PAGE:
Look Out for Someone this Christmas

Christmas is a time of giving, but that doesn’t have to mean presents. Your time is precious and giving your time to someone else is a great gift. Could you commit to looking out for someone who may find the festivities difficult?

We’re Not all Living the Christmas Dream

Marketing companies would have us believe that Christmas is full of joy and magic, but that dream doesn’t match everyone’s reality. In fact, the pressure to live up to those ideals and failure to meet those expectations can be the cause of anxiety and depression.

Back in 2015, a survey conducted by Mind* revealed that challenges including debt, loneliness and stress caused 36% of individuals with a mental health condition to self-harm at Christmas. In addition, 45% had considered suicide. The survey also detailed panic attacks and insomnia as issues that peaked during the festive season.

Also in 2015, the Journal of Affective Disorders analysed suicide data and found that the highest death rate was recorded on New Year’s Day. This data isn’t current, but the issues are.

It is well documented that divorce rates peak in January. Couples stay together through Christmas, to avoid ruining the festivities for children and other family members, but separate when life returns to some normality in the New Year. In addition, reports of domestic violence increase over Christmas, with hundreds of thousands of calls made to UK domestic violence helplines and the police.

Christmas is also a time when we all feel the pressure to spend. Many people spend more than they can afford and this means starting the New Year in a position of financial difficulty.

How Can We Make a Difference?

Some of your friends, colleagues, neighbours or family members may not be feeling joyous at Christmas. There is no magic sprinkling of fairy dust that can transform their situation and even a large box of chocolates isn’t going to turn things around. However, you can make a difference by giving your time.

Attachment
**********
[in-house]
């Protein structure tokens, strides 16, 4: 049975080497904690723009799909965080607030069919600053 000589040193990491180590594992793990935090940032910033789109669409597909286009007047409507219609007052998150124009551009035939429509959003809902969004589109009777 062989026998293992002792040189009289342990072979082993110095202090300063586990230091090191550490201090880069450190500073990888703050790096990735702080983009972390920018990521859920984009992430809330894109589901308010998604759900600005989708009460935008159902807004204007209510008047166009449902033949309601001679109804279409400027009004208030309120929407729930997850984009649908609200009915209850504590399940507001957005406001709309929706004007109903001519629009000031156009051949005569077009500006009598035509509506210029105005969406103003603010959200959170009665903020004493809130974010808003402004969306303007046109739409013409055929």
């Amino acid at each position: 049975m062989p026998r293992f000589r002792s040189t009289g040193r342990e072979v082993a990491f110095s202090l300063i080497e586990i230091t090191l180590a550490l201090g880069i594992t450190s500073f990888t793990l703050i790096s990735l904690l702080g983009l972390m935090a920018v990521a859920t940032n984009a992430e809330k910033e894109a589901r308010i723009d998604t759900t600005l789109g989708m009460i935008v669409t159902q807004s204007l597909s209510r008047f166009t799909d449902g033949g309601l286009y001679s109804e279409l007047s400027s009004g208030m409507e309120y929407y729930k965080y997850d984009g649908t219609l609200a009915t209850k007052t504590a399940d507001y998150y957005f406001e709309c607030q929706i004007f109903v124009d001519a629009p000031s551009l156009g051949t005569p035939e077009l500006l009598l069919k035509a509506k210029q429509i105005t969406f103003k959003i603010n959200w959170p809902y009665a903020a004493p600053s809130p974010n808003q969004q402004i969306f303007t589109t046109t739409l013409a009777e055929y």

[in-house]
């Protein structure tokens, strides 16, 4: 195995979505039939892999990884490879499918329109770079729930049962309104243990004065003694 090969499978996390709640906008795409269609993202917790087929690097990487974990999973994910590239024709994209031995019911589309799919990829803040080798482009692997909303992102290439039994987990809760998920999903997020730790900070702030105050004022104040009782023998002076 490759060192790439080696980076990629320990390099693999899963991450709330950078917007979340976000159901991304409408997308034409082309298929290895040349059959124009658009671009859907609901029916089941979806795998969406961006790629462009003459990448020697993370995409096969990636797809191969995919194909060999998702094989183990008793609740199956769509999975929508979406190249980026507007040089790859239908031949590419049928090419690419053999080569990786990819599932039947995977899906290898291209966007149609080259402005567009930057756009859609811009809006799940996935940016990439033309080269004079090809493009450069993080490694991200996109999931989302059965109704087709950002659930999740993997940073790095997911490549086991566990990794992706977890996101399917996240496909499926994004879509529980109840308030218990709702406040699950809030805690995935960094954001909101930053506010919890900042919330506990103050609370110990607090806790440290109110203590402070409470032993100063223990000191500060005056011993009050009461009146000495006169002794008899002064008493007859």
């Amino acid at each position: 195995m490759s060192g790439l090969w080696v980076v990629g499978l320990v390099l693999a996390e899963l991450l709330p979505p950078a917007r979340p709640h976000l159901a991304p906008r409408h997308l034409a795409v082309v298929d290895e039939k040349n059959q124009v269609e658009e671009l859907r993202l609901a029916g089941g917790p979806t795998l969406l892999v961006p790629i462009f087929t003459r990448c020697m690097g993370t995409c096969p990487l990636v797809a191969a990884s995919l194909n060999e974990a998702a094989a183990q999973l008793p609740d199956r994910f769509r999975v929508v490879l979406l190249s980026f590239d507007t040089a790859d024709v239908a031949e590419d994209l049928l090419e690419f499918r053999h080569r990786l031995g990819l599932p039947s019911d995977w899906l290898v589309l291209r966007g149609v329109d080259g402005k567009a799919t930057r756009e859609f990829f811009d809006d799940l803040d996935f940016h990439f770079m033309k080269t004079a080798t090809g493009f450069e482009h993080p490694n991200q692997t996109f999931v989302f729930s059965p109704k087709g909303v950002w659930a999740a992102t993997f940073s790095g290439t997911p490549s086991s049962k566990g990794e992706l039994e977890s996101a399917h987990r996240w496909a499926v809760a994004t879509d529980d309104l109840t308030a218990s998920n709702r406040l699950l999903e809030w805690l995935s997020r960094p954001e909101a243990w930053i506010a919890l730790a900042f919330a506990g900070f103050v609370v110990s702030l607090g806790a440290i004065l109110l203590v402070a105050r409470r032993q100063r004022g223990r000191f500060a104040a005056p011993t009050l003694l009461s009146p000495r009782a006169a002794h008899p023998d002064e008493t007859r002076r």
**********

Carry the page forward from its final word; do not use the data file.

Do you know someone who is going through a tough time? Why not ask if you can pop over or invite them out for a walk? They may not have much to say or they might offload, but simply being there and accepting them as they are can make a difference. If they talk, listen. If conversation dries up you might suggest a card game or watching a film together. It’s your company that is important.

If you are aware that they are facing particular struggles, you could help them plan a coping strategy and provide them with the details of a helpline or other source of support. For example, if an older relative or neighbour will be alone, tell them about Reengage and help them search for local events. If you know someone in a violent relationship, help them download the TecSOS, Zoteria or Bright Sky app.

You might not be able to see them in person over the festive period, but you can arrange a time to call. Keep your promises to let them know that they are important and that you care.

Volunteer Opportunities

Another way to look out for someone this Christmas is by volunteering. Most towns and cities will be hosting community events over Christmas and need help to run them. The BIG Issue has shared a range of Christmas volunteering opportunities, so take a look and see if any appeal: https://www.bigissue.com/news/activism/volunteering-on-christmas-day-how-you-can-get-involved/

Volunteering is also great if you aren’t looking forward to Christmas and want a distraction. Being part of something bigger, meeting new people and bringing a smile to someone’s face can lift your spirits.

The True Spirit of Christmas

By looking out for someone and offering them our time, we embrace the true spirit of Christmas. Our actions can help them cope and give them hope that things can get better.


* https://www.mind.org.uk/news-campaigns/news/mind-warns-that-people-with-mental-health-problems-struggle-with-self-harm-and-suicidal-feelings-due-to-the-pressure-of-christmas/